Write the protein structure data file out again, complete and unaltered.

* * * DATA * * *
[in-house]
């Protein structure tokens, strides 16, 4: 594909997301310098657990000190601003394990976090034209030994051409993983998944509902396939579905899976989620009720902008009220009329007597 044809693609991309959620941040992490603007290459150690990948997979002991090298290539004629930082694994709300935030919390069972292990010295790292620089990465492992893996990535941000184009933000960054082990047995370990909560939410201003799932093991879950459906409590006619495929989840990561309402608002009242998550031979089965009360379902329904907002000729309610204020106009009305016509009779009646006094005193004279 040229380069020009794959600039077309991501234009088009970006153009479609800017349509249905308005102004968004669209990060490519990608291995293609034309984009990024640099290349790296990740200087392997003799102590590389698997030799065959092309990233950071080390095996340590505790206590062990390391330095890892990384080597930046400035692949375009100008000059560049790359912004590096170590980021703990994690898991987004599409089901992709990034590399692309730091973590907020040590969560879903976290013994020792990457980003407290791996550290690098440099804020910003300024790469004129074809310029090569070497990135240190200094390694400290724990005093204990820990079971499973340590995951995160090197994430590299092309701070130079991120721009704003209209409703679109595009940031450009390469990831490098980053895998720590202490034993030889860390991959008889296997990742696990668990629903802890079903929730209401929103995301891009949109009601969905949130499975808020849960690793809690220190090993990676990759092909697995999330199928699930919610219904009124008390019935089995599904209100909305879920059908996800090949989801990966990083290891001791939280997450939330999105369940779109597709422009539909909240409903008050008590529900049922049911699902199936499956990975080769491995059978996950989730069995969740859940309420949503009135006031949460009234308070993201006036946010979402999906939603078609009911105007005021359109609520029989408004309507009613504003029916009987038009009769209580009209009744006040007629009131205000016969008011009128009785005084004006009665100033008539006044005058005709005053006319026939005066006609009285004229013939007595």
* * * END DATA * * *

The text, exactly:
[in-house]
């Protein structure tokens, strides 16, 4: 594909997301310098657990000190601003394990976090034209030994051409993983998944509902396939579905899976989620009720902008009220009329007597 044809693609991309959620941040992490603007290459150690990948997979002991090298290539004629930082694994709300935030919390069972292990010295790292620089990465492992893996990535941000184009933000960054082990047995370990909560939410201003799932093991879950459906409590006619495929989840990561309402608002009242998550031979089965009360379902329904907002000729309610204020106009009305016509009779009646006094005193004279 040229380069020009794959600039077309991501234009088009970006153009479609800017349509249905308005102004968004669209990060490519990608291995293609034309984009990024640099290349790296990740200087392997003799102590590389698997030799065959092309990233950071080390095996340590505790206590062990390391330095890892990384080597930046400035692949375009100008000059560049790359912004590096170590980021703990994690898991987004599409089901992709990034590399692309730091973590907020040590969560879903976290013994020792990457980003407290791996550290690098440099804020910003300024790469004129074809310029090569070497990135240190200094390694400290724990005093204990820990079971499973340590995951995160090197994430590299092309701070130079991120721009704003209209409703679109595009940031450009390469990831490098980053895998720590202490034993030889860390991959008889296997990742696990668990629903802890079903929730209401929103995301891009949109009601969905949130499975808020849960690793809690220190090993990676990759092909697995999330199928699930919610219904009124008390019935089995599904209100909305879920059908996800090949989801990966990083290891001791939280997450939330999105369940779109597709422009539909909240409903008050008590529900049922049911699902199936499956990975080769491995059978996950989730069995969740859940309420949503009135006031949460009234308070993201006036946010979402999906939603078609009911105007005021359109609520029989408004309507009613504003029916009987038009009769209580009209009744006040007629009131205000016969008011009128009785005084004006009665100033008539006044005058005709005053006319026939005066006609009285004229013939007595």